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When I get a little money, I buy books. And if there is any left over, I buy food.

- Desiderius Erasmus
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post #11 of 22
Isa,

Seeds can go bad. Seeds can also last hundreds of years and still be viable. It all depends on the environment in which they are stored and what each cultivar prefers for storage. This is somewhat of a tangent which still addresses your question... There are gonvernmental germplasms where scientists and educational facilities preserve seeds which are not commercially grown or sold and are in danger of becoming extinct. Since 1906 we have lost 92% of all the species of plants on our planet already. When I say species, I'm not just talking about something like the "yellow pear" tomato but rather say... all "tomatoes", all of them! It is so important to save them because each cultivar possesses a genetic code and in that code could be a cure for a disease which exhists now or one which hasn't even come up yet. (If you have been handed down any seeds in your family, find out how long it's been in your family.)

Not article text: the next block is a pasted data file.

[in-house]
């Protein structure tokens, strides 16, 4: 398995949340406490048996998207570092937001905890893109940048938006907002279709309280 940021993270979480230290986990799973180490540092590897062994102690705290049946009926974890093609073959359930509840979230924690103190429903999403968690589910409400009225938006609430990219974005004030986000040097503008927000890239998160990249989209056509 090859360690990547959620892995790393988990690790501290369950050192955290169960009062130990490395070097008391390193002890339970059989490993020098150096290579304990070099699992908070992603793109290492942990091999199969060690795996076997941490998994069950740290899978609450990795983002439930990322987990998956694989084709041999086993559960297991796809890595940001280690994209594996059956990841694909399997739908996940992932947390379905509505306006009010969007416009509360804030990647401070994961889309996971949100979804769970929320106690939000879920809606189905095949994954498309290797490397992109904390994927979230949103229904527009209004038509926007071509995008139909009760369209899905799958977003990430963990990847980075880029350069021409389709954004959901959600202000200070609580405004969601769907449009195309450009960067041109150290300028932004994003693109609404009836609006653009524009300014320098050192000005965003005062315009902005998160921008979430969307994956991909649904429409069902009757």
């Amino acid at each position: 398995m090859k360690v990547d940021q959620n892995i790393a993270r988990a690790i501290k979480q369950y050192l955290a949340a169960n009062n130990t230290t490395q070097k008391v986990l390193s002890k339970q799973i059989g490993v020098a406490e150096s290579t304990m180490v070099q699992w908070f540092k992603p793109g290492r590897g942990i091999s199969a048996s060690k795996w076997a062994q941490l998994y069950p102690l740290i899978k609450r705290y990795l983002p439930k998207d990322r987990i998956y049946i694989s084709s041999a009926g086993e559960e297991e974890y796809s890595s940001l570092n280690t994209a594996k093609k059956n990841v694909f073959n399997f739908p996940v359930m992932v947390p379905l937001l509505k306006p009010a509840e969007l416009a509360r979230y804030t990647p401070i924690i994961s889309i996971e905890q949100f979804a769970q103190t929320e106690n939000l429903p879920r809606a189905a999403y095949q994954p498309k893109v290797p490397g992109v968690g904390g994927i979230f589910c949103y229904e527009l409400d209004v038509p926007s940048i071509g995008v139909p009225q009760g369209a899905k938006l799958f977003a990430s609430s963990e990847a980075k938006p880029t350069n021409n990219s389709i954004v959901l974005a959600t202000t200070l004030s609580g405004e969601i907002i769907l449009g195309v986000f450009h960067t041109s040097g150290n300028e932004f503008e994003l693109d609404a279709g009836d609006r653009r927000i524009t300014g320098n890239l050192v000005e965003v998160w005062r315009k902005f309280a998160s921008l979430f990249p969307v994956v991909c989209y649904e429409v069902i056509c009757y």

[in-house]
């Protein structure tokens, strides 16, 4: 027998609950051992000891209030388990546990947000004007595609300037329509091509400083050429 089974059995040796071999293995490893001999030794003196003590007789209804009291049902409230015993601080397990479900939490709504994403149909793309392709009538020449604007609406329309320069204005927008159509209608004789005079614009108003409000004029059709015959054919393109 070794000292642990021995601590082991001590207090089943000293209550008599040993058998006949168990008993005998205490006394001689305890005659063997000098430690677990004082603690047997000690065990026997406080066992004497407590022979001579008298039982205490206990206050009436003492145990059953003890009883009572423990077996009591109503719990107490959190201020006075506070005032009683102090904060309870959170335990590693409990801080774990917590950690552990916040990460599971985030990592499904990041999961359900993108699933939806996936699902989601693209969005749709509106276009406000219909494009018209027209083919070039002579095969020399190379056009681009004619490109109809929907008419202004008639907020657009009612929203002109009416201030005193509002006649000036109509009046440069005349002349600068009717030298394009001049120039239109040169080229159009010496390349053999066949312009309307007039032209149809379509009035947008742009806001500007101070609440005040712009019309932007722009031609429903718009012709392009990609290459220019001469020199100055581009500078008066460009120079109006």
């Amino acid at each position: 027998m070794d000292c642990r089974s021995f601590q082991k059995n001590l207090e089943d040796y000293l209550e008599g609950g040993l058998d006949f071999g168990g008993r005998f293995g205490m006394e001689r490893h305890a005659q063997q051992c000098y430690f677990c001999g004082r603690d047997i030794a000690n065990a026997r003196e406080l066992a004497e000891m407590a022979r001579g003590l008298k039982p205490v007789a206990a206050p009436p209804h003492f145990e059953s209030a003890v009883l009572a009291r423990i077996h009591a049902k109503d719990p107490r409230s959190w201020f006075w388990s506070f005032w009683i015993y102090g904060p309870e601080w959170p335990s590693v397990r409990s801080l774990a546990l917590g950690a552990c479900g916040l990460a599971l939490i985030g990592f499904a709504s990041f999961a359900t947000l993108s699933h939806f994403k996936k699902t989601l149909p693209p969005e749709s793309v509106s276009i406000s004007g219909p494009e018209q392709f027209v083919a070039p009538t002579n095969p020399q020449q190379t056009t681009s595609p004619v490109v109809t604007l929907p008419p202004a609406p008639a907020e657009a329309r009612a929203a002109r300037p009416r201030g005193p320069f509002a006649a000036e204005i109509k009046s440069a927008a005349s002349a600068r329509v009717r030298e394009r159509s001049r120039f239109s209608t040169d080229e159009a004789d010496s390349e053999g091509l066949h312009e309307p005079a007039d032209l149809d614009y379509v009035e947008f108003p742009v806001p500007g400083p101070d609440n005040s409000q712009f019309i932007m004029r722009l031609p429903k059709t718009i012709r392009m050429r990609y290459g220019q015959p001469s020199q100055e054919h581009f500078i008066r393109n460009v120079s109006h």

The seeds are harvested at the correct time, dried properly, stored in specific environments to maintain maximum germination. The best place to store seeds is in a freezer which does not self defrost so that there is no fluctuation in moisture or temperature. Home seed savers need to keep seeds dry and in a cool dark place. Otherwise, purchase your seeds fresh each season, and know your source. If you order, there are some wonderful consumer sites which rate mail order companies:
Garden Watchdog: Gardener's Buying Guide
Plants by Mail
Catalog Database huge

I agree with the others, buying plants won't cost but a dollar more than buying an entire packet of seeds and they'll be ready to use immediately. I assume herb seeds in particular like their climate very warm to germinate. Here is a great source for seed germination info: Tom Clothier: Seed Germination Database

Rosemary is supposed to be particularly difficult to start from seed which is why it is most often started from cuttings.